Gloucester Daily Times
---- — To the editor:
I’m writing because I’m tired of the misinformation I hear and read in coffee shops, on websites and in newspapers.
Even our local newspaper had an online ad from the PEW Foundation saying we destroy the ocean floor.
Most but not all that is false. The vast majority of the ocean bottom we fish is sand and mud and while it is true that our nets disturb this bottom, it is also true that currents erase our footprint.
Have you ever walked in sand on a windy day, turn around to see that your footprints have been swept away? Currents do that. The same currents that erase the footprint of fisherman on the ocean bottom.
It is true that there are people in our industry that cheat and don’t obey the rules. Every industry has them —doctors, lawyers, financial institutions — but, in our industry as in all the other, the overwhelming majority are good, honest, hardworking people.
Still, we are portrayed in these PR campaigns as uncaring, money hungry, environment rapists. Nothing could be further from the truth.
We see groundfish (cod, haddock, pollock, etc.) on our fish scopes and we tow our nets through them. That’s what we do for a living — catch fish. But there are times that what we see are small, under sized fish. We don’t catch them due to the size of the opening in our nets (6 ½ inches, a regulation that is good), and these fish escape unharmed an we go away this is our future we don’t want to harm it. Would you yours?
We have a regional council that regulates what we can and cannot do. Most of the regulations that have been put in place have been good, but now, when you go to meetings, fisherman are outnumbered by special interest groups with their own hidden agendas, most under the guise of environmentalism.
Since we were put on Earth, the big have eaten the small. We cannot win against these special interest groups, they have too much money. Some of it comes from honest hardworking people who believe the misinformation given to them. The rest follow the money trail and, if you can unravel the shell game, you’ll see the agenda.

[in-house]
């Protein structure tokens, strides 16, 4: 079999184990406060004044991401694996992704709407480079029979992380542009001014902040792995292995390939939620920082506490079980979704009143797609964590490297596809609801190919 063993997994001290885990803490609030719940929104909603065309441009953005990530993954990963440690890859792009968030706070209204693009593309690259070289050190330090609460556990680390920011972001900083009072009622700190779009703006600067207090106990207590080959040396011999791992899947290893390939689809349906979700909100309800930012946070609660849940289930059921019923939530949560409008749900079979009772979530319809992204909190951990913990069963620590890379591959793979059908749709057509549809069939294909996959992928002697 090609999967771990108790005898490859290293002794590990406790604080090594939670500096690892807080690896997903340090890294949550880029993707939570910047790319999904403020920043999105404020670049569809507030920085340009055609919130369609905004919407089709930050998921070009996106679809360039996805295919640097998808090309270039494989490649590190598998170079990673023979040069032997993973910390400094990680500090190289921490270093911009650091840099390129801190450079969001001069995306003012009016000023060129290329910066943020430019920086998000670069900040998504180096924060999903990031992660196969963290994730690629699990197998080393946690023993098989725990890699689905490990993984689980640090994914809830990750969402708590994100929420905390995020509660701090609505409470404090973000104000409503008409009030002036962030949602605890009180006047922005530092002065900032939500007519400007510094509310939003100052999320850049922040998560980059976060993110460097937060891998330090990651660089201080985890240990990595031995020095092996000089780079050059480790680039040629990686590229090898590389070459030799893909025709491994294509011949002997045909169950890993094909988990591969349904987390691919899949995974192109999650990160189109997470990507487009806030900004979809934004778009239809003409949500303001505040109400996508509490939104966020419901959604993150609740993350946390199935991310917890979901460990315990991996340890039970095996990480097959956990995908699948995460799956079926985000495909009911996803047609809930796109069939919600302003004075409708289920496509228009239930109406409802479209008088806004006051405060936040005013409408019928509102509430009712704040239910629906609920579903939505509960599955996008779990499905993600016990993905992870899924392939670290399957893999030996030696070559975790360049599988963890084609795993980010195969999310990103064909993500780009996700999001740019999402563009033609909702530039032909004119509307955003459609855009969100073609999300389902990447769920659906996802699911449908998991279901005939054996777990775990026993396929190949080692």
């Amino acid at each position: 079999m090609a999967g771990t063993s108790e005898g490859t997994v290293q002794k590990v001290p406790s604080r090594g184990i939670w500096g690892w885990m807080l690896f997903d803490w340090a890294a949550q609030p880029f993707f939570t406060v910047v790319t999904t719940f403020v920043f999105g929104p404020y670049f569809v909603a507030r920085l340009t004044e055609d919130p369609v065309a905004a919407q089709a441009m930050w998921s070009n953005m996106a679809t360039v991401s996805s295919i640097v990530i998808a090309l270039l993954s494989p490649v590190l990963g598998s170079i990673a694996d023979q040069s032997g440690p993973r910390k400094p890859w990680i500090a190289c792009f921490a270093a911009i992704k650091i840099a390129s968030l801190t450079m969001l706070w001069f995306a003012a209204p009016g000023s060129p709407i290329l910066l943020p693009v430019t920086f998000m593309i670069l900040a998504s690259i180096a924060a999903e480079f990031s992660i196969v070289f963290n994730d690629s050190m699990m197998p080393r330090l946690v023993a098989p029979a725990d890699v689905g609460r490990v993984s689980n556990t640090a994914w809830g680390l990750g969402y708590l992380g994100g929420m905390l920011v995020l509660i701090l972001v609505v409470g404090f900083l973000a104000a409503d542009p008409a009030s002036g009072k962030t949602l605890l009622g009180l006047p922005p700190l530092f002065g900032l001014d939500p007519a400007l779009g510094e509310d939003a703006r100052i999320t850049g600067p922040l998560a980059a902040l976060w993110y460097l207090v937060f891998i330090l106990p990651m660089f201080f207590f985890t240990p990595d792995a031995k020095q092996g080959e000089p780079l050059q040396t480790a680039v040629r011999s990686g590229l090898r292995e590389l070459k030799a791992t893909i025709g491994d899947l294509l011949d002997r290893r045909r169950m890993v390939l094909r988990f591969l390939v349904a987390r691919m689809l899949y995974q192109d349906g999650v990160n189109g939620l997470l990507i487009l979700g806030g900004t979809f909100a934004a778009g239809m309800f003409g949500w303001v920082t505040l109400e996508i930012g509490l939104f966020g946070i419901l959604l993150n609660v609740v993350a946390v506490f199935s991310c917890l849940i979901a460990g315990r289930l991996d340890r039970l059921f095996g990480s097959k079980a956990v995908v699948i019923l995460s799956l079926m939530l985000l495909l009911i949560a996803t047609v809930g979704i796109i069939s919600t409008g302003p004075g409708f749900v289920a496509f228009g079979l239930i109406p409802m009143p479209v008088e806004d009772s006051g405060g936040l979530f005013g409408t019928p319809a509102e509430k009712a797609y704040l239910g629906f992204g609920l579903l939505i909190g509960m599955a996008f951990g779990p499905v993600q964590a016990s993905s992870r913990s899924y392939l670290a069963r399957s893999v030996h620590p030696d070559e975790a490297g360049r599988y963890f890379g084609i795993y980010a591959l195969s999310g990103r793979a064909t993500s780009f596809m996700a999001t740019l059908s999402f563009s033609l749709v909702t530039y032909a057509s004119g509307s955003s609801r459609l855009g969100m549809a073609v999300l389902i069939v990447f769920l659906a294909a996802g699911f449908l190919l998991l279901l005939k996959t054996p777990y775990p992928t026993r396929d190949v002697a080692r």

During my years of fishing, I have seen many fluctuations in fish populations. Fishing is not the only reason for this but it is the only one that can be regulated. Predatation, food supply, water temperature are but a few.
As humans we can protect ourselves, grow our own food and control the temperature we live in, fish cannot. They have to react to these changes, so they move. In the past few months we’ve seen an abundance of fish in an area they have never been in before.
NOAA has a ship that does stock assessments, but it goes to the same places every cruise, and when fish have moved, the ship finds nothing which leads to false science and less fish allocations for us.
I watch the news and see how hard it is for many of my fellow countrymen and women to find work. I see the stories and know the pain. In past times, I have felt this, too. It’s terrible not to be able to take care of your loved ones they way you want.
In our case, however, the work is there but because of flawed science and unwarranted over regulations, we are not being allowed to work. Many of our elected officials are trying to help (the Times, Friday, April 5) and I am asking for your help, too. The power of the people can move mountains.
Beginning May 1, we are faced with reductions as high as 77%, depending on the species, in what we catch. Although some reductions are necessary, one this large will virtually end our industry.
I’m finishing my 46th year in this industry. My career is ending, and I write this in hopes someone might listen so the younger people still here might have a future I see bright one if they are allowed to pursue it. That’s all people want — the right to go to work.
If allowed to, I’m sure they will treat the industry and environment with the respect it deserves. I know I’ve had the privilege of working with some of the best men a man could know — men who strive to be the best they can at what they do take care of their families and contribute to their community.
This is what a fisherman is — and I’m damned proud to be part of it.